The sound work here isn't the shows strong point. It was the creators intention in my opinion to give the viewers unparalleled action scenes for its time. I found many themes corny to be honest, I say this outta having watching the anime as recently. If I were to go back in the 70s and had watched this, I probably would of enjoyed some of the work here better.
As I mentioned, Casshern's purpose of design was to preform things and measures seen as unique to his audience. For his time and adaption, he has become the centerfold of discussion on how far you can push man and machine intertwined. His impressive skills and abilities should capture any loyalist to the genre. Outside of him, you have a sidekick that being a robotic dog better known as Friender. The dog is a welcomed addition to the pairing and is seen as a staple in Casshern's continuing development. Other characters like Luna, BK-1, etc. play their roles when it is apparent, but the show is clearly dominated by Casshern's performances and actions.
In short, NHC clearly was on the road to better adaptions and quality. The show clearly needed vast improvements in storytelling, but if you can look behind its 70s feel and not-so catchy themes then try it out. I figure it to be a very important watch for true Casshern fans alike.
I'm just going to come out and say it— anime wouldn't be where it is today without Tatsunoko Productions. In fact, I don't think shounen heroes would be what they are today without Casshern. I just hope that someone will try this anime for him or herself and see if I'm right or wrong. I highly recommend it, which is not going to be a secret.
Set in a world where robots cooperate and work for humans, the story of the anime Shinzou Ningen Casshern, a 1973 post-apocalyptic shounen-like anime, revolves around the relationship between both human and machine. Dr. Kotaro Azuma is a genius engineer
who wants to create androids or automatons in order to assist and progress the future of humankind. However, things take a turn for the worst when the renowned scientist creates a powerful android unit named BK-1 and it suddenly spirals out of control. Yeah, this is how the story begins... in a crapsack world. While Casshern is a superhero by all means, this isn't a kiddie tale. This series stays on one tone level for the majority of its episodes-- DARK.
The main story revolves around Casshern butting heads with the out of control android, who names himself Braiking Boss, while protecting the human race and its pride...what's left of it. This feels like a juvenile set-up for a Saturday morning cartoon, but I kid you not-- Casshern kicks butt and takes names almost every episode and his heroism is inspiring, leaving a legacy in anime to this day.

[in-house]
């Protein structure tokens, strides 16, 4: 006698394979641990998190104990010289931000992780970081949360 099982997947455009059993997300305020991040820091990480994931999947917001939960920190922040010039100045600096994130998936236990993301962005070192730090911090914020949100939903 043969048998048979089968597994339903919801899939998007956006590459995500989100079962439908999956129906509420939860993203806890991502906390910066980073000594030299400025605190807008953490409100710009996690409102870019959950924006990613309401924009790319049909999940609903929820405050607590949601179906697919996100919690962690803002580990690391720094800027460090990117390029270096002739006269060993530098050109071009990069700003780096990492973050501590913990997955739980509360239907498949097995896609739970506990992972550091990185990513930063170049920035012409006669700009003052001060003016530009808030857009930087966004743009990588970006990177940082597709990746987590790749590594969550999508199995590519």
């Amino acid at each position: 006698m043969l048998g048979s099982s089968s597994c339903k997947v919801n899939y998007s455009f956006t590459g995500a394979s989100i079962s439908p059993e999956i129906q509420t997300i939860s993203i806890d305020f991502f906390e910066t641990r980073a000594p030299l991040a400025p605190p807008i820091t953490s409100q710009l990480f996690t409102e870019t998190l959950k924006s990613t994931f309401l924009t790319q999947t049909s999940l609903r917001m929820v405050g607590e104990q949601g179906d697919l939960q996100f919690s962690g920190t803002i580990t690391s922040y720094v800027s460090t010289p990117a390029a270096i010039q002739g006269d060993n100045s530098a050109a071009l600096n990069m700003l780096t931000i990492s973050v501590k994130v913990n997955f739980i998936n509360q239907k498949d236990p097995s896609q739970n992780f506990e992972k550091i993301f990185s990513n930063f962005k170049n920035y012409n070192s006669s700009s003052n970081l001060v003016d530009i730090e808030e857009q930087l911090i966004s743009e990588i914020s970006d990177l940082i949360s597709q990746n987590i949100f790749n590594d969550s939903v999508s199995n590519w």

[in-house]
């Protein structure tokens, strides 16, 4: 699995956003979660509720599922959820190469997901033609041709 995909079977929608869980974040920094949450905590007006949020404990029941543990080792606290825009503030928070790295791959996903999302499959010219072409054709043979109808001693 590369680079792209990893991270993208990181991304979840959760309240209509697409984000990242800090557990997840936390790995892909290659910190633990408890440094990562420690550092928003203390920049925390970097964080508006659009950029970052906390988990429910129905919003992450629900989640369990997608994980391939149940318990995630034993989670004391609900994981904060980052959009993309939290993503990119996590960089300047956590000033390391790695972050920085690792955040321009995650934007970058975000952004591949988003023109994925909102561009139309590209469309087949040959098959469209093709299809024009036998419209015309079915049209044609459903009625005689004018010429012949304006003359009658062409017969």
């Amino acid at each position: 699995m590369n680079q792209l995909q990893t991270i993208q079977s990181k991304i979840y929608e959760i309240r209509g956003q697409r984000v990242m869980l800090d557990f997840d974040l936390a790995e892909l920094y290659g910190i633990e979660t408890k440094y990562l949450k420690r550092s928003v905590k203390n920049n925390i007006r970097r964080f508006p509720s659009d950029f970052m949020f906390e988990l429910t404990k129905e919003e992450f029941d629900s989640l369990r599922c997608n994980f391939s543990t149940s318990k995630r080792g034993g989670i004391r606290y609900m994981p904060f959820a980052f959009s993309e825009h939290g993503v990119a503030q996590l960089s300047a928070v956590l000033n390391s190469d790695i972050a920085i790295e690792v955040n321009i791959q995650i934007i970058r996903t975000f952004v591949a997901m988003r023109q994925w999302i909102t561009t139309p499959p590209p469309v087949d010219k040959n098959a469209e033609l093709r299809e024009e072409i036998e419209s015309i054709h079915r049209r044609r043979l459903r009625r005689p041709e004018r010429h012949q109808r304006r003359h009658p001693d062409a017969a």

The series is mostly episodic and is presented in a sort of villain-every-week format, however, that doesn't mean that it doesn't have quality.
Shinzou Ningen Casshern develops a very interesting atmosphere within its story, as the humans who once had rule over the robots for a long time are now losing their rights, privileges and even their lives to the might of Braiking Boss and Andro Force, Braiking Boss' army, at a startling and uncontrollable pace. The story also uses its episodic nature interestingly; the anime seems to focus on the robots' call for domination and the dehumanization of mankind. It shows off these concepts through the various characters presented regularly in every episode and the many emotionally striking situations they are roped into over the course of dozens of episodes. This anime doesn't try hard to make you feel for the characters, especially since they may not even make it to the end of the episode alive, but it IS hard not to feel for them since the emotional impact is surprisingly deep. The main character ends up making a grand sacrifice-- giving up his humanity to save everyone else's. At the very least, with Casshern, the pull is there. Watching this show, I begin to think to “what can I do… what should I do?” to myself. Shinzou Ningen Casshern isn't winning a prize for heavy continuity, but it does get major points for pulling off numerous moving and action-packed scenarios that take themselves seriously. Few anime did this in the early 70's, and I believe that this particular anime holds up to today because of its story telling quality.
Honestly, I love Tatsunoko... but this was 1973. You ain't gonna find any pre-rendered vehicles or high definition special attacks. However, I believe that Casshern '73 looked good for what it was. Unlike numerous TV anime from its time, Casshern had very fluid animation including its fight scenes (and there are tons of them). Every now and then, when Casshern is fighting a multitude of robots the scene will rehash the same scene a couple times but it's nothing to get worked up over. One thing that does stand out for Casshern's animaton is the special effects. For once, there aren't a ton of flashing lights that might give you a seizure if you look at them. I love the series, but I can't say the same for Macross and that's a late 80's anime...